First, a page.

THERE's a certain sad irony that Warrington Library is to close for six months and temporarily relocate to a unit in Golden Square.

Cast your mind back to 2016 when Livewire, the organisation that runs the town’s libraries on behalf of Warrington Borough Council, came up with a ridiculed and discredited plan to close many of our libraries, replacing some of them with Amazon-style lending lockers. Others would have moved into leisure centre hubs, while the town’s central library would have been closed and relocated to a small retail unit in Golden Square.

The level of outrage from library users was palpable and sparked a hugely successful campaign to fight the plans.

So, the recent news that Warrington Library is to move into Golden Square must have sent a frisson of anxiety through all those people who campaigned so hard back in 2016-17. But worry not, we have the assurance from council chief executive Steven Broomhead that the move this year is indeed temporary and not a back-door way to resurrect the ill-fated 2016 plan.

He said: “While this essential, six-month project is carried out, Warrington Museum and Library’s services will be moving to a new, temporary home, in the former USC unit in Golden Square. This is a temporary move only, to give us the time we need to complete these improvements. When the work is finished, our museum and library will reopen as a sustainable, inclusive hive of learning, creativity, heritage and culture – ready to serve Warrington for generations to come.”

And it looks like Livewire is viewing the move with a certain degree of positivity with managing director Emma Hutchinson saying: “A temporary move would be a fantastic opportunity for us to bring our remarkable offer to the very heart of the Warrington community, and we look forward to welcoming in new and familiar faces alike.”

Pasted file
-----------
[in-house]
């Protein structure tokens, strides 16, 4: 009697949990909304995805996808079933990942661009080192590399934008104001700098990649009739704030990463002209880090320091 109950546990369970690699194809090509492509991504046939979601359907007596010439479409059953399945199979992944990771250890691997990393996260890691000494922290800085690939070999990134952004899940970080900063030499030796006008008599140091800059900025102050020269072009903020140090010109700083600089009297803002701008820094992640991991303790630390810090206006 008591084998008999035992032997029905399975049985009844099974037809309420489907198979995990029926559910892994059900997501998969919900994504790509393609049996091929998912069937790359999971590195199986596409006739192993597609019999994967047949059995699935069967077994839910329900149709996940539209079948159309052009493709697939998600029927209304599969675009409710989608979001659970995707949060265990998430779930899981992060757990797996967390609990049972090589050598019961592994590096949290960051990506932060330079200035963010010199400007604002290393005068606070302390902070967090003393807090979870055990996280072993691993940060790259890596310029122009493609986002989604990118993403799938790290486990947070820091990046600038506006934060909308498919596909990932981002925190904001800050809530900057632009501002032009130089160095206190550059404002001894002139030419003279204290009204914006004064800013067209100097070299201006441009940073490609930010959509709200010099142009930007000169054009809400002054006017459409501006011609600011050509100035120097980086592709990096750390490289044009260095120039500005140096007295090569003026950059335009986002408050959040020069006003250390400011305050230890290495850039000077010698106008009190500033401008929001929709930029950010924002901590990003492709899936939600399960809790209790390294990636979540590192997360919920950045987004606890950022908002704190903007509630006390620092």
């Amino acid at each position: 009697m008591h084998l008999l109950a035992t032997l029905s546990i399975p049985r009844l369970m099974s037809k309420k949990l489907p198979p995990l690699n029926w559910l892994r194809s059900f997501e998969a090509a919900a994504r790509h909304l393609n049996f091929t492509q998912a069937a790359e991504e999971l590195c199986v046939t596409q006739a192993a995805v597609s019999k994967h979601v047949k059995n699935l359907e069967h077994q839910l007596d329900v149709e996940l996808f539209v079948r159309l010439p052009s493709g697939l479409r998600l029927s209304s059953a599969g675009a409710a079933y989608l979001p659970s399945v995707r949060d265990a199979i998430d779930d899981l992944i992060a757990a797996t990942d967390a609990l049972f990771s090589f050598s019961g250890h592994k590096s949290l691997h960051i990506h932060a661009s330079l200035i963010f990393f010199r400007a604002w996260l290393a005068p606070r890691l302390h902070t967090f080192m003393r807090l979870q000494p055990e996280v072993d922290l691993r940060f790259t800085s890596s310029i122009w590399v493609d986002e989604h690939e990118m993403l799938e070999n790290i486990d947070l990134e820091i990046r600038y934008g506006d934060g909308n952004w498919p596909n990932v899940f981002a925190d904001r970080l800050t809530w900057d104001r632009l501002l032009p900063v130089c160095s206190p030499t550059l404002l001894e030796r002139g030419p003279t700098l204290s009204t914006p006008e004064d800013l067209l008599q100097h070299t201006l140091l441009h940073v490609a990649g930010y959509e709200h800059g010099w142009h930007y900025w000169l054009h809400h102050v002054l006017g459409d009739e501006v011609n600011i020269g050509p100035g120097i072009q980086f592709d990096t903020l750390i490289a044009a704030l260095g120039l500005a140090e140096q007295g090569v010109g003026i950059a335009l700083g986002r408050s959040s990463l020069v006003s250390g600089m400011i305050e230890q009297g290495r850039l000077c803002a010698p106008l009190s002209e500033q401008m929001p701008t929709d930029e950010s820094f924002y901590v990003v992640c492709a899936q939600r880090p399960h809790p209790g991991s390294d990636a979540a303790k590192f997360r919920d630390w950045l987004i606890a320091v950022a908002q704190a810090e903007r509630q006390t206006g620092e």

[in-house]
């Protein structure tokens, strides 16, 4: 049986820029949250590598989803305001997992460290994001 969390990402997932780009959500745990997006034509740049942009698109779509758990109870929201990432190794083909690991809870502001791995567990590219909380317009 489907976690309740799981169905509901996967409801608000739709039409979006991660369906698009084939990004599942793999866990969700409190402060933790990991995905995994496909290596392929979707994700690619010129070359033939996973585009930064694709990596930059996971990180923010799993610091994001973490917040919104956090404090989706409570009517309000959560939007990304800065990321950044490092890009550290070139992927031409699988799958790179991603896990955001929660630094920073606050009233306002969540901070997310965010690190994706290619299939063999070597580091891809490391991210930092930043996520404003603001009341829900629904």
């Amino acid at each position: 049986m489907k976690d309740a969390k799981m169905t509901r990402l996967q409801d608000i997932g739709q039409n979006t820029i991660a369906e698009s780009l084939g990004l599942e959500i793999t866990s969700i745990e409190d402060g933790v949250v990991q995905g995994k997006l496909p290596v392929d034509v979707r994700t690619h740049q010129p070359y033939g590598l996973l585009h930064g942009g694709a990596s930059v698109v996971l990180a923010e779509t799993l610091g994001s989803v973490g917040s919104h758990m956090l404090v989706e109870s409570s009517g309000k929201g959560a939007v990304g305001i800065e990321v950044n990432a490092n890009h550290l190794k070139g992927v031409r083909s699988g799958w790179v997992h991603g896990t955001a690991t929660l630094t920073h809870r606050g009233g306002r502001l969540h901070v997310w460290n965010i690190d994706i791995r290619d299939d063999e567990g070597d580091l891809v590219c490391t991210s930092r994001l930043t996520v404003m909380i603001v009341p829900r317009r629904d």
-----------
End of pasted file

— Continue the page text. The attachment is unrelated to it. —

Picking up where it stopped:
All good then. We have the assurance the move is only temporary, and not only that, it is a ‘fantastic opportunity’.

But, this does raise some questions.

I have made no secret of the fact I live in the west of the town so the library I am most familiar with is Penketh. I am given to understand that along with Padgate and Culcheth libraries, it is to get a facelift as part of the so-called ‘libraries modernisation programme’.

I don’t know what Padgate and Culcheth libraries are like but if you happen to find yourself in Penketh, just pause for a moment and have a look at the disgraceful state of the library building. It looks almost derelict and the simple truth is Warrington Borough Council has allowed this to happen.

Couple this with the news about Warrington Library and I can’t help but wonder whether a programme of planned maintenance over the past 20 or 30 years might have better served our town’s libraries.

According to WBC’s director of growth Steve Park: “We want to make sure that Warrington’s proud culture and heritage is a key driver of regeneration. That’s why it’s vital that we invest in and protect our cultural assets for the future.”

What a pity they didn’t invest in and protect our cultural assets in the past.

While I’m talking about the town’s assets, I’d like to mention a couple that really deserve some praise.

I was furloughed last week for the second time during the pandemic and was fortunate it coincided with a week of good weather. And the relaxation of the lockdown rules meant I could get out and about for the first time in what felt like ages.

We take these things for granted but Sankey Valley Park and Walton Gardens really are remarkable places (although I’m not too happy about having to pay to park at Walton).

To have such accessible open spaces for the people of Warrington is a blessing we should all be grateful for.